The 102nd Polish Independence Day on Wednesday was marked by violent unrest after the city's riot police used tear gas and rubber bullets during clashes with Europe's largest group of far-right supporters who attended an annual march despite a ban on public gatherings owing to the coronavirus pandemic.

Many participants in Warsaw turned up in cars and on motorbikes to observe social distancing. But a few thousand others marched on foot. Some threw firecrackers, stones and bottles at police in riot gear and into windows with LGBT rainbow flags or signs of anti-government sentiment. An apartment went on fire, but firefighters put it out. But no one was hurt.

Poland riots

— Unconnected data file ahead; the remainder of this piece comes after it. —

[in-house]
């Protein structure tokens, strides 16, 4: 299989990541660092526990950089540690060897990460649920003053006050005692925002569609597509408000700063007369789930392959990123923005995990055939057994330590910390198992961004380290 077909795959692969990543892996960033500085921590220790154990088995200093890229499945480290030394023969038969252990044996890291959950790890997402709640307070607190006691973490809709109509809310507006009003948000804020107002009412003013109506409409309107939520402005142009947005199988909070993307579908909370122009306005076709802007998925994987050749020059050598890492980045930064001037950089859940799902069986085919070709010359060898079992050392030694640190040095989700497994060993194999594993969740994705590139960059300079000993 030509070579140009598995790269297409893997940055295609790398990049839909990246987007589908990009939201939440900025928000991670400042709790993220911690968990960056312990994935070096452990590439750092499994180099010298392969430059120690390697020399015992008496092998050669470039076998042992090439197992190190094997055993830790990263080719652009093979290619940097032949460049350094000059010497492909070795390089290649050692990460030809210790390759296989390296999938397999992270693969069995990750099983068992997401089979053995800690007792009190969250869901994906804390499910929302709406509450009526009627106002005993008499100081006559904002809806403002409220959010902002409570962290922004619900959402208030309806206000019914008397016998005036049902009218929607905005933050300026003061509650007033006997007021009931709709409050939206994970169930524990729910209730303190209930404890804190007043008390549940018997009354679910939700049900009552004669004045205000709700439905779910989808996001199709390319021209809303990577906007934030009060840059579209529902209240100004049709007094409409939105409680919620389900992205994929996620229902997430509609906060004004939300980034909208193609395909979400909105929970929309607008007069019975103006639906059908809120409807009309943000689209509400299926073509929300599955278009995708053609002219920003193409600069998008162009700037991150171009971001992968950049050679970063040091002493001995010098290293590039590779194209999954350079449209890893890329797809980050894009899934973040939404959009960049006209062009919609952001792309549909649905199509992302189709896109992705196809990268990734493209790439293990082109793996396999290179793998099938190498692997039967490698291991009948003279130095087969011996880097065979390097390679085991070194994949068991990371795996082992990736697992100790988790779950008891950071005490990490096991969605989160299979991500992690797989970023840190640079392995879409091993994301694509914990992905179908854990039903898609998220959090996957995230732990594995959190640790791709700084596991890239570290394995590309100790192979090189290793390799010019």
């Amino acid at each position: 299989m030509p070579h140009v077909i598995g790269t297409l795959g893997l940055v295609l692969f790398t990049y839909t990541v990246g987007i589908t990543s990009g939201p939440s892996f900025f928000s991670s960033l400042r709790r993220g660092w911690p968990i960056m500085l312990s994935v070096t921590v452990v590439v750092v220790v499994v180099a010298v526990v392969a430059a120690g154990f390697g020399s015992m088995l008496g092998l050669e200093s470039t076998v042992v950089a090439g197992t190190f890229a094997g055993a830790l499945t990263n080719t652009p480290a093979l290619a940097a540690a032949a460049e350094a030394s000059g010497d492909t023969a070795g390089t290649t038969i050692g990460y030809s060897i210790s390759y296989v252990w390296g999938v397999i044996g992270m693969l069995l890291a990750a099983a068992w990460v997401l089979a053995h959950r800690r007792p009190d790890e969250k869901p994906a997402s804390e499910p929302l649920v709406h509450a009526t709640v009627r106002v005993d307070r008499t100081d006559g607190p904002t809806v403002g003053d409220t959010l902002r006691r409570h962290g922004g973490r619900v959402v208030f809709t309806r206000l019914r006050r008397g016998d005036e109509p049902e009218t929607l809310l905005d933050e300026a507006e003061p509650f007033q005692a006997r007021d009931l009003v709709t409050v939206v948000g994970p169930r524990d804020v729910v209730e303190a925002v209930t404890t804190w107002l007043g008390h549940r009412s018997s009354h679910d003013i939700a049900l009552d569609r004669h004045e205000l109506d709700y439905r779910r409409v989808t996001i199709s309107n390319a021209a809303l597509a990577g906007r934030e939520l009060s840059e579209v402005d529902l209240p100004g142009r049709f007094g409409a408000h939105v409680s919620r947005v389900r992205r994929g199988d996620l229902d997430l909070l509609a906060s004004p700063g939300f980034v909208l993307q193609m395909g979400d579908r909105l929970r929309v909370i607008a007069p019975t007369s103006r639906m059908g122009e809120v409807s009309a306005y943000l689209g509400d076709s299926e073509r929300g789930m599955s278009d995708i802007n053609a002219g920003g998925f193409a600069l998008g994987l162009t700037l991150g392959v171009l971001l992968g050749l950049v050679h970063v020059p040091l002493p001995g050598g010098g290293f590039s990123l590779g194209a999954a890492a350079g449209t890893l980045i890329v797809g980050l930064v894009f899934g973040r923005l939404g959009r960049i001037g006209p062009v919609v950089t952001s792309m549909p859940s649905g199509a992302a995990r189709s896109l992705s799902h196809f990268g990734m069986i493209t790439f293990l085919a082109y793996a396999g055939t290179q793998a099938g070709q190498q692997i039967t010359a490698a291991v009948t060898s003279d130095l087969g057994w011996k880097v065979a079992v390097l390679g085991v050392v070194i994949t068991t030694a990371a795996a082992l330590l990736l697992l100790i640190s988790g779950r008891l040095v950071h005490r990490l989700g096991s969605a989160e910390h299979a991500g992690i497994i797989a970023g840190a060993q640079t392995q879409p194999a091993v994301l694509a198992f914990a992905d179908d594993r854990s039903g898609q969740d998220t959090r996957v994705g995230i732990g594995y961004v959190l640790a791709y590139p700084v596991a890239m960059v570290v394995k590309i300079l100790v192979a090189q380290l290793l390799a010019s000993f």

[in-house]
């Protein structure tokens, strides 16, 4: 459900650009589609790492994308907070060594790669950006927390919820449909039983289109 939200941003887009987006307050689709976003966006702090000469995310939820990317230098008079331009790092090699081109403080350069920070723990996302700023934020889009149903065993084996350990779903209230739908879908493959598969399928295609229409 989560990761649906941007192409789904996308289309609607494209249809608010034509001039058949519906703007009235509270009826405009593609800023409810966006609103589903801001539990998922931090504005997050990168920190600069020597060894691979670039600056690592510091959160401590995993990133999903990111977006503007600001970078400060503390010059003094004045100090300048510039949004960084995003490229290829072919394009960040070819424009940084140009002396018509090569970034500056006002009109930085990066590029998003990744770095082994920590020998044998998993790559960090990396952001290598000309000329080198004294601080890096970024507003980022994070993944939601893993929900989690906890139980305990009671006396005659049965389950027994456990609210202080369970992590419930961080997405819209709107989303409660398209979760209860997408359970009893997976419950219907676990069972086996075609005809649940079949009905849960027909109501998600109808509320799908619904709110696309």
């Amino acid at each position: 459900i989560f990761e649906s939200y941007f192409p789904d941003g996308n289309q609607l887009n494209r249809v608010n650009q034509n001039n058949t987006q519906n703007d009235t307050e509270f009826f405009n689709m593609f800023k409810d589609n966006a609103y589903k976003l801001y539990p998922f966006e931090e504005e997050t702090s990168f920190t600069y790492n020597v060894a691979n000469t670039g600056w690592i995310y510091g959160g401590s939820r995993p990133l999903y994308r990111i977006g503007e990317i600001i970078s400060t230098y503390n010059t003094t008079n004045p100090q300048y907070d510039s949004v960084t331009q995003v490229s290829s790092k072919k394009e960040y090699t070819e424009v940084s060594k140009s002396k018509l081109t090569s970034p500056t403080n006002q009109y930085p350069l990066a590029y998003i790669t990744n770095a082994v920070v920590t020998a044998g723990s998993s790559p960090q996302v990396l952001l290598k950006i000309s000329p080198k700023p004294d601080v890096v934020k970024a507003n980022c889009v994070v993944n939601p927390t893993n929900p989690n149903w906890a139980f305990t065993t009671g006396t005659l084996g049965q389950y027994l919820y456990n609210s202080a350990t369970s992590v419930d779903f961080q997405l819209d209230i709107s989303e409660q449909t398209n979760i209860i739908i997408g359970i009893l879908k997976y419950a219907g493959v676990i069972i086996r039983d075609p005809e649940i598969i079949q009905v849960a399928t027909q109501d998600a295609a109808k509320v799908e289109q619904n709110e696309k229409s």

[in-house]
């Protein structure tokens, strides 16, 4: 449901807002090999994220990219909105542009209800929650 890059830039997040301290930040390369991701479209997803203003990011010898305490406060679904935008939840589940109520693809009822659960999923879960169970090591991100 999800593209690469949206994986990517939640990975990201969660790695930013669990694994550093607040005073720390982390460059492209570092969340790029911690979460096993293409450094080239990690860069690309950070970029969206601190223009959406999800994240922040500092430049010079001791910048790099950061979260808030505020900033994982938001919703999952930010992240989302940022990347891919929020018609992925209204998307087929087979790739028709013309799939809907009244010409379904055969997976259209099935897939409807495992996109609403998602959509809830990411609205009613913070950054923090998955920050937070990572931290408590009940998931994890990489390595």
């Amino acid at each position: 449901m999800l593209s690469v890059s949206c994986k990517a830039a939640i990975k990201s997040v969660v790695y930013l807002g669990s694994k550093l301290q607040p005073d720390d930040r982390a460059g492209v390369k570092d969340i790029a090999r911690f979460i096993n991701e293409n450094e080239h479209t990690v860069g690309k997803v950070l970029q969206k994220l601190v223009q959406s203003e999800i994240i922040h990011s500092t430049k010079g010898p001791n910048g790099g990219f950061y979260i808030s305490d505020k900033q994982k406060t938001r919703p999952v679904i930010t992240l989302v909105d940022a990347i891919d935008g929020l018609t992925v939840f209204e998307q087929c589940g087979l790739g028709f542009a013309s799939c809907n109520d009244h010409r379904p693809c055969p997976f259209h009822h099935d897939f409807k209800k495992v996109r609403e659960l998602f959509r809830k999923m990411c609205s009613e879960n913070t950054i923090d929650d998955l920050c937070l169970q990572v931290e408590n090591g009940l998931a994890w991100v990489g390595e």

Poland riotsFlickr/Maciej Zygmunt

Protestors clash with police

Warsaw police reported a number of arrests and also said some injured police officers were hospitalized. Warsaw authorities had banned the march, which a court also declared illegal, citing the ban on gatherings of over five people intended to stop the accelerating spread of the coronavirus.

The march came at a time when thousands of Poles have been holding daily nationwide protests against the right-wing government that backed the tightening of an already strict abortion law last month. The protesters are also demanding more rights for LGBT people and want the government to resign.

Organized by far-right groups, massive Independence Day marches have often led to clashes with leftwing groups and the police.


The November 11 national holiday marks Poland's regaining of sovereignty after World War I in 1918. Other Independence Day observances on Wednesday included President Andrzej Duda and other leaders attending a Catholic Mass in Warsaw and a ceremonial changing of the guard at the Tomb of the Unknown Soldier.